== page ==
Stiff Dough Sourdough Bread

The best part of baking sourdough bread is that it can be adapted to any schedule, weather and time. I love this stiff dough sourdough bread because it is perfect to bake during the Indian summer when the chances of over proofing are so high.

What is a stiff dough sourdough bread?

A stiff dough bread is when you bake with lesser hydration. Usually sourdough breads, especially the artisan boules that are all over Instagram are high hydration doughs i.e. water weighs around 80% or more of the flour. But this one is a stiff dough bread with a hydration of only 60%. It is a good place to start before going on to handle higher hydration doughs. I adapted this recipe from Trevor Wilson’s with changes for time because the weather here is warmer.

Since I bake this in summer it has only 16% sourdough starter. Usually I use 30% of the flour weight as the starter. But if I do that in this very hot summer then the dough will overproof easily and the bread will taste too sour to eat. In order to reduce the speed of fermentation we can reduce the amount of starter and control the taste and proofing. Let’s get started!

Makes one ~400 gms Boule

Ingredients & Equipment

For the starter

8 gms Mature sourdough starter from the refrigerator

14 gms All purpose flour

14 gms Water

For the dough

225 gms Bread flour

135 gms Water

36 gms Sourdough starer (from above)

8 gms Salt


Mixing bowls

Banetton / Proofing basket

Dutch oven (optional)

Oven to bake


For the Starter
  • Mix the 8 gms of mature starter with 14 gms flour and 14 gms water in a glass jar or bowl.
  • Cover and set it aside till it becomes active and bubbles form well. Sourdough starters usually rise in volume but that is not mandatory. If it is bubbly and alive it can be used to bake bread.
  • Usually the starter will take about 3 hours to become active and double in volume if the weather is hot. Else it can take upto 6 hours for the same.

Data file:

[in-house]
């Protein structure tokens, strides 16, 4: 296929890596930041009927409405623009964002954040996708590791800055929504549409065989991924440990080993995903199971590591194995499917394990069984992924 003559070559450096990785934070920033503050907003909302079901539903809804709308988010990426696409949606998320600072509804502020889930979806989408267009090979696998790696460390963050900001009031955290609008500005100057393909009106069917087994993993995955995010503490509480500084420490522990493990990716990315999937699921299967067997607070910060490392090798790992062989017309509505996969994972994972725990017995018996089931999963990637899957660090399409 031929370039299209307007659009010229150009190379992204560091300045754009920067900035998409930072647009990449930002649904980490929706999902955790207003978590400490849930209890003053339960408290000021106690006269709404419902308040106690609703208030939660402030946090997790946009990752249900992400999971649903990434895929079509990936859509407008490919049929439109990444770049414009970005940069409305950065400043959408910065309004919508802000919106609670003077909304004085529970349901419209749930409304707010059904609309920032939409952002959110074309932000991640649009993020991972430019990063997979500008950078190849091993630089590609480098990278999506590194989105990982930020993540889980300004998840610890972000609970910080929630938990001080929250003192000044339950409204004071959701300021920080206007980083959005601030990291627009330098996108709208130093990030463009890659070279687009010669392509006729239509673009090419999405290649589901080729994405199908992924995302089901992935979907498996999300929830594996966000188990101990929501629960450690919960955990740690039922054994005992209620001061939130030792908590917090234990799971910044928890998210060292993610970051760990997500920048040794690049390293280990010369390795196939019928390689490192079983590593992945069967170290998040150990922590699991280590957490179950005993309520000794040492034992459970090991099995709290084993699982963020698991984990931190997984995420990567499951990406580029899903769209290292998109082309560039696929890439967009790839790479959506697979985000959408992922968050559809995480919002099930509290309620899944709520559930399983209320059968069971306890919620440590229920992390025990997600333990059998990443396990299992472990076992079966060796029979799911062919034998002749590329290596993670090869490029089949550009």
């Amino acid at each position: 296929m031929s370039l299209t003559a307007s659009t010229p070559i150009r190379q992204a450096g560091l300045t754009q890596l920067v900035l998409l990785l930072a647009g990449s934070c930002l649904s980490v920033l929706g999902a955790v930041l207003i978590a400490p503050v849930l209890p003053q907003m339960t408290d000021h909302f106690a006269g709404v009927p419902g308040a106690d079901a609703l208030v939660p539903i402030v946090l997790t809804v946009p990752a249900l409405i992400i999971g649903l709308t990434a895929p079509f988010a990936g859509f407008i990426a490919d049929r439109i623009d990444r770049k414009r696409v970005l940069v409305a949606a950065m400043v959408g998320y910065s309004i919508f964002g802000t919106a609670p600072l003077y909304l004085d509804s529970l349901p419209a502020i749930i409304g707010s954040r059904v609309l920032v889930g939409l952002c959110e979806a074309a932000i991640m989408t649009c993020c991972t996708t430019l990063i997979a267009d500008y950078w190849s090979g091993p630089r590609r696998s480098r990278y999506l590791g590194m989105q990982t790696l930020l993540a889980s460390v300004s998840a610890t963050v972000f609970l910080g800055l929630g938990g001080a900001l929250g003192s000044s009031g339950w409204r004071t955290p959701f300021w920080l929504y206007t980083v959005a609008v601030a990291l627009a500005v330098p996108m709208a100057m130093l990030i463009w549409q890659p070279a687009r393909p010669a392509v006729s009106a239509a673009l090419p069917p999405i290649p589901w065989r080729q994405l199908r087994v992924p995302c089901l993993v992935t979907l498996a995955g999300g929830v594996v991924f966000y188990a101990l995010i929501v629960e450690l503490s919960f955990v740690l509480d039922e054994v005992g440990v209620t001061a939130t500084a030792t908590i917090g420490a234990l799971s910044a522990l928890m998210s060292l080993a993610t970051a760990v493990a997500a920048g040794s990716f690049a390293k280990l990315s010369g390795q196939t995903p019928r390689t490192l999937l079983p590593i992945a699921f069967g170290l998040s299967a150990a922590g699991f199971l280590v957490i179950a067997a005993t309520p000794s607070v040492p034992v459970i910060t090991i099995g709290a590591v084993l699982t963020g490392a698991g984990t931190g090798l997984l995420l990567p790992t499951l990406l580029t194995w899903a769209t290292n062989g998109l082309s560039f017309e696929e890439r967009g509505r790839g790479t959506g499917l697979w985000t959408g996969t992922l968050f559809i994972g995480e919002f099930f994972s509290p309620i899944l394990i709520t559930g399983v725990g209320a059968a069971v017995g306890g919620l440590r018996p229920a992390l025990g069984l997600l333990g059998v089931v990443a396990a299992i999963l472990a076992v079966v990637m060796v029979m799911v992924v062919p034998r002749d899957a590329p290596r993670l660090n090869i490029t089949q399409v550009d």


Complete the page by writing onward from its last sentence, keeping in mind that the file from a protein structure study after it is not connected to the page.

• Mix the flour and water in a bowl ensuring no dry flour remains. Do not knead only mix the 2 ingredients. Cover and set aside for 5-6 hours at 23C temperature. If the weather is warmer then set aside for 3-4 hours.
  • As seen in the picture above the water and flour mixture has attained good extensibility in 6 hours.
  • Add the starter and salt to the flour mixture and knead them into the dough.
  • Cover and set aside for 5-6 hours at ~24C.
  • In the first 2 hours, perform 4 sets of stretch and fold to the dough at 30 minute intervals.
  • Strech and fold is a technique by which you aid gluten formation and help trap the gases in the dough for a good rise
  • As the name suggests, strech and fold involves stretching the dough on one side and folding it on top of the rest of the dough. This needs to be done on all four sides like an envelope
  • When you stretch be careful to not tear the dough. Stretch gently only till you feel resistance and then fold it on top of the rest of the dough.
  • At each stretch and fold, you will feel the dough developing and the gluten network getting stronger.
  • In the next 3-4 hours the dough will double.
  • Once the dough doubles, transfer it to a lightly floured surface
  • Handle the dough gently and shape it into a sphere
  • Transfer the dough to a floured container and cover it
  • Transfer the dough to the refrigerator for 8-10 hours
  • Preheat the oven at 230C
  • Transfer the dough to a Dutch oven or any covered oven proof container
  • Make 1-2 cuts with a blade on the top of the dough
  • Bake for 25-30 minutes
  • Cool on a wire rack for an hour
  • Enjoy!


  1. Bread flour can be replaced with all purpose flour

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